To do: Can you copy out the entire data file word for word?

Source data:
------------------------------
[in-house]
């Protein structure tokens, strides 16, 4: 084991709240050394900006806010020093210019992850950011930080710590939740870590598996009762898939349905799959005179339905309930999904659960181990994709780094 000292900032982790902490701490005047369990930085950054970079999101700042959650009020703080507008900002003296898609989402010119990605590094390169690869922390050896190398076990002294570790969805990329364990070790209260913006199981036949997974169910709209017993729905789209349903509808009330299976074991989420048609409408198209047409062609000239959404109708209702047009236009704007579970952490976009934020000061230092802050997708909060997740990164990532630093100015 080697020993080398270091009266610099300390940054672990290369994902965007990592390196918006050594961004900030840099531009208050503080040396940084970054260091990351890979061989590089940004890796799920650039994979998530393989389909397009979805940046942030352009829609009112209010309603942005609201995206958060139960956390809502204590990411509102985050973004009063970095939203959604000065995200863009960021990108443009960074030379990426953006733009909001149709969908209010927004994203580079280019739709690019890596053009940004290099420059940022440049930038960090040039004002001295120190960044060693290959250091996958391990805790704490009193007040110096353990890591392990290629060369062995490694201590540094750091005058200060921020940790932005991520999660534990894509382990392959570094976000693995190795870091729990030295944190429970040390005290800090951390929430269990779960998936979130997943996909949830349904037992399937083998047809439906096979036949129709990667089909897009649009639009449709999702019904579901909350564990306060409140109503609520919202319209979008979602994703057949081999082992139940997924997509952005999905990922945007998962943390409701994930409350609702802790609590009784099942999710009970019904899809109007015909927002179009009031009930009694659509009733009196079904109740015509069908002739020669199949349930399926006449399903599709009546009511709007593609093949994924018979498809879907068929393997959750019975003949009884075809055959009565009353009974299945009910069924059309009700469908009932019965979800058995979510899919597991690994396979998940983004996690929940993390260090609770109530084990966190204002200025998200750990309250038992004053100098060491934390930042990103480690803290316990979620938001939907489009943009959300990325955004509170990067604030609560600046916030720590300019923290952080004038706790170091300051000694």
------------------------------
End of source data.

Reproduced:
[in-house]
């Protein structure tokens, strides 16, 4: 084991709240050394900006806010020093210019992850950011930080710590939740870590598996009762898939349905799959005179339905309930999904659960181990994709780094 000292900032982790902490701490005047369990930085950054970079999101700042959650009020703080507008900002003296898609989402010119990605590094390169690869922390050896190398076990002294570790969805990329364990070790209260913006199981036949997974169910709209017993729905789209349903509808009330299976074991989420048609409408198209047409062609000239959404109708209702047009236009704007579970952490976009934020000061230092802050997708909060997740990164990532630093100015 080697020993080398270091009266610099300390940054672990290369994902965007990592390196918006050594961004900030840099531009208050503080040396940084970054260091990351890979061989590089940004890796799920650039994979998530393989389909397009979805940046942030352009829609009112209010309603942005609201995206958060139960956390809502204590990411509102985050973004009063970095939203959604000065995200863009960021990108443009960074030379990426953006733009909001149709969908209010927004994203580079280019739709690019890596053009940004290099420059940022440049930038960090040039004002001295120190960044060693290959250091996958391990805790704490009193007040110096353990890591392990290629060369062995490694201590540094750091005058200060921020940790932005991520999660534990894509382990392959570094976000693995190795870091729990030295944190429970040390005290800090951390929430269990779960998936979130997943996909949830349904037992399937083998047809439906096979036949129709990667089909897009649009639009449709999702019904579901909350564990306060409140109503609520919202319209979008979602994703057949081999082992139940997924997509952005999905990922945007998962943390409701994930409350609702802790609590009784099942999710009970019904899809109007015909927002179009009031009930009694659509009733009196079904109740015509069908002739020669199949349930399926006449399903599709009546009511709007593609093949994924018979498809879907068929393997959750019975003949009884075809055959009565009353009974299945009910069924059309009700469908009932019965979800058995979510899919597991690994396979998940983004996690929940993390260090609770109530084990966190204002200025998200750990309250038992004053100098060491934390930042990103480690803290316990979620938001939907489009943009959300990325955004509170990067604030609560600046916030720590300019923290952080004038706790170091300051000694």